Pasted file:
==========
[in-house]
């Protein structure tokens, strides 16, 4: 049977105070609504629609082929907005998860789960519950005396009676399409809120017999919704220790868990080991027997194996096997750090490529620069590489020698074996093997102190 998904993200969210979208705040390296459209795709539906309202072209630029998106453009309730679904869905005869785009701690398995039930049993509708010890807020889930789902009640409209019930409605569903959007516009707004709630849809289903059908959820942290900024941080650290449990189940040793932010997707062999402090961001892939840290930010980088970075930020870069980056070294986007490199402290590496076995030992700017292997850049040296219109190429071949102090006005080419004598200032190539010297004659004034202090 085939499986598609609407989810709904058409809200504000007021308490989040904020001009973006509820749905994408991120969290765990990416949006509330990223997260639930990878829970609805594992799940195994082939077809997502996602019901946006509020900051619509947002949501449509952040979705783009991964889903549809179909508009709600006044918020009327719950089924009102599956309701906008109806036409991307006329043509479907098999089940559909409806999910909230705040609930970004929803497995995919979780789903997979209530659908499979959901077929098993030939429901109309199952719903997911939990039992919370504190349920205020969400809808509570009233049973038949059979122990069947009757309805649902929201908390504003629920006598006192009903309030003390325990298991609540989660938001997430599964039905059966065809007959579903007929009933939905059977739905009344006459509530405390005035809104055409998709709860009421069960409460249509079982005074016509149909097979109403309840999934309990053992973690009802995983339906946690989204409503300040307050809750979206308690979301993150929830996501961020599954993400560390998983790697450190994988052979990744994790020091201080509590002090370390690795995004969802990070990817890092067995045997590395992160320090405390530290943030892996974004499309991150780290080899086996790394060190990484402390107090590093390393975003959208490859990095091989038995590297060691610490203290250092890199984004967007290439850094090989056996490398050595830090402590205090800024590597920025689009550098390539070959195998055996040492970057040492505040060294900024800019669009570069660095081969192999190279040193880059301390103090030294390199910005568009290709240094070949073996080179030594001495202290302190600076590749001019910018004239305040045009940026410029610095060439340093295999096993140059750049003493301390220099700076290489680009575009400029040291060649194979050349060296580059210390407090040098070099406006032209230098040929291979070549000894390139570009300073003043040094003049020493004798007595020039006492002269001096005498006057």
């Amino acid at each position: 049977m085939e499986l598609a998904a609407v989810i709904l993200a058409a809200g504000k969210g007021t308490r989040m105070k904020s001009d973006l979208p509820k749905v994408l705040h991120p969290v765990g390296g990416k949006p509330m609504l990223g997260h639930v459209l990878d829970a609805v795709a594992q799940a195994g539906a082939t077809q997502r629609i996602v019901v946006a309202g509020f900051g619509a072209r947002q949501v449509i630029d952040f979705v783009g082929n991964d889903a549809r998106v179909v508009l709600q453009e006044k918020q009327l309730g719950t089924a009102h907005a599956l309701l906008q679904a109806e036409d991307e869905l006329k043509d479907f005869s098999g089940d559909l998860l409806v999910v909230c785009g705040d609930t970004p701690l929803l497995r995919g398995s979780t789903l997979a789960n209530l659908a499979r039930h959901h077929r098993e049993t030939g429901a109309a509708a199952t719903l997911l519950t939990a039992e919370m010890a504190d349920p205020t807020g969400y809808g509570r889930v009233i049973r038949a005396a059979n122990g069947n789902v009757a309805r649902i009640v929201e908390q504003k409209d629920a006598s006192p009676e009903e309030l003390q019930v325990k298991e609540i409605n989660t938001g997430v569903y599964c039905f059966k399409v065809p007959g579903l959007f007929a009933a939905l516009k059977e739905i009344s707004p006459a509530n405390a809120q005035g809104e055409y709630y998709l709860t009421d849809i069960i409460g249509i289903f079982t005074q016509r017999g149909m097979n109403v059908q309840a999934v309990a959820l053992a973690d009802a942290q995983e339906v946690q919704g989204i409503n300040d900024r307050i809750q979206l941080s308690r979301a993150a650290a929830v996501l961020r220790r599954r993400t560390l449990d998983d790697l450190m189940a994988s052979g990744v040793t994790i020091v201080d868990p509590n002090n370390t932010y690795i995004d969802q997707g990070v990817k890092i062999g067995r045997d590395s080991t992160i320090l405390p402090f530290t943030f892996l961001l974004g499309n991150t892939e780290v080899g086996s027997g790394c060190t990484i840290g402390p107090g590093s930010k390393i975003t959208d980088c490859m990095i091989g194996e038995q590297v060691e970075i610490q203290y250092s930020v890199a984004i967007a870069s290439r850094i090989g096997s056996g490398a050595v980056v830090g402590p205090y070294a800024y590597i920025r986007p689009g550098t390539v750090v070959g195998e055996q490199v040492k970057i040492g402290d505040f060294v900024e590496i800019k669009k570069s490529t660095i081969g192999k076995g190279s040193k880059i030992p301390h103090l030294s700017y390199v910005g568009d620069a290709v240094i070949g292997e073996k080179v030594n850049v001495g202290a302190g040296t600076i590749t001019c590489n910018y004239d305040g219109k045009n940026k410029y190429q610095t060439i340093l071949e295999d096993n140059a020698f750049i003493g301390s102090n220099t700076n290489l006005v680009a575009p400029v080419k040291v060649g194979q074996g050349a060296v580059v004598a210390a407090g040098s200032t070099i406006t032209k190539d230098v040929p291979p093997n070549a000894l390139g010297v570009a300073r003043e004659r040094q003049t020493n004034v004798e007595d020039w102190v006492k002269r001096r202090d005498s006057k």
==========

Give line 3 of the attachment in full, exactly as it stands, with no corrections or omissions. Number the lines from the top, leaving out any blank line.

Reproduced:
């Amino acid at each position: 049977m085939e499986l598609a998904a609407v989810i709904l993200a058409a809200g504000k969210g007021t308490r989040m105070k904020s001009d973006l979208p509820k749905v994408l705040h991120p969290v765990g390296g990416k949006p509330m609504l990223g997260h639930v459209l990878d829970a609805v795709a594992q799940a195994g539906a082939t077809q997502r629609i996602v019901v946006a309202g509020f900051g619509a072209r947002q949501v449509i630029d952040f979705v783009g082929n991964d889903a549809r998106v179909v508009l709600q453009e006044k918020q009327l309730g719950t089924a009102h907005a599956l309701l906008q679904a109806e036409d991307e869905l006329k043509d479907f005869s098999g089940d559909l998860l409806v999910v909230c785009g705040d609930t970004p701690l929803l497995r995919g398995s979780t789903l997979a789960n209530l659908a499979r039930h959901h077929r098993e049993t030939g429901a109309a509708a199952t719903l997911l519950t939990a039992e919370m010890a504190d349920p205020t807020g969400y809808g509570r889930v009233i049973r038949a005396a059979n122990g069947n789902v009757a309805r649902i009640v929201e908390q504003k409209d629920a006598s006192p009676e009903e309030l003390q019930v325990k298991e609540i409605n989660t938001g997430v569903y599964c039905f059966k399409v065809p007959g579903l959007f007929a009933a939905l516009k059977e739905i009344s707004p006459a509530n405390a809120q005035g809104e055409y709630y998709l709860t009421d849809i069960i409460g249509i289903f079982t005074q016509r017999g149909m097979n109403v059908q309840a999934v309990a959820l053992a973690d009802a942290q995983e339906v946690q919704g989204i409503n300040d900024r307050i809750q979206l941080s308690r979301a993150a650290a929830v996501l961020r220790r599954r993400t560390l449990d998983d790697l450190m189940a994988s052979g990744v040793t994790i020091v201080d868990p509590n002090n370390t932010y690795i995004d969802q997707g990070v990817k890092i062999g067995r045997d590395s080991t992160i320090l405390p402090f530290t943030f892996l961001l974004g499309n991150t892939e780290v080899g086996s027997g790394c060190t990484i840290g402390p107090g590093s930010k390393i975003t959208d980088c490859m990095i091989g194996e038995q590297v060691e970075i610490q203290y250092s930020v890199a984004i967007a870069s290439r850094i090989g096997s056996g490398a050595v980056v830090g402590p205090y070294a800024y590597i920025r986007p689009g550098t390539v750090v070959g195998e055996q490199v040492k970057i040492g402290d505040f060294v900024e590496i800019k669009k570069s490529t660095i081969g192999k076995g190279s040193k880059i030992p301390h103090l030294s700017y390199v910005g568009d620069a290709v240094i070949g292997e073996k080179v030594n850049v001495g202290a302190g040296t600076i590749t001019c590489n910018y004239d305040g219109k045009n940026k410029y190429q610095t060439i340093l071949e295999d096993n140059a020698f750049i003493g301390s102090n220099t700076n290489l006005v680009a575009p400029v080419k040291v060649g194979q074996g050349a060296v580059v004598a210390a407090g040098s200032t070099i406006t032209k190539d230098v040929p291979p093997n070549a000894l390139g010297v570009a300073r003043e004659r040094q003049t020493n004034v004798e007595d020039w102190v006492k002269r001096r202090d005498s006057k």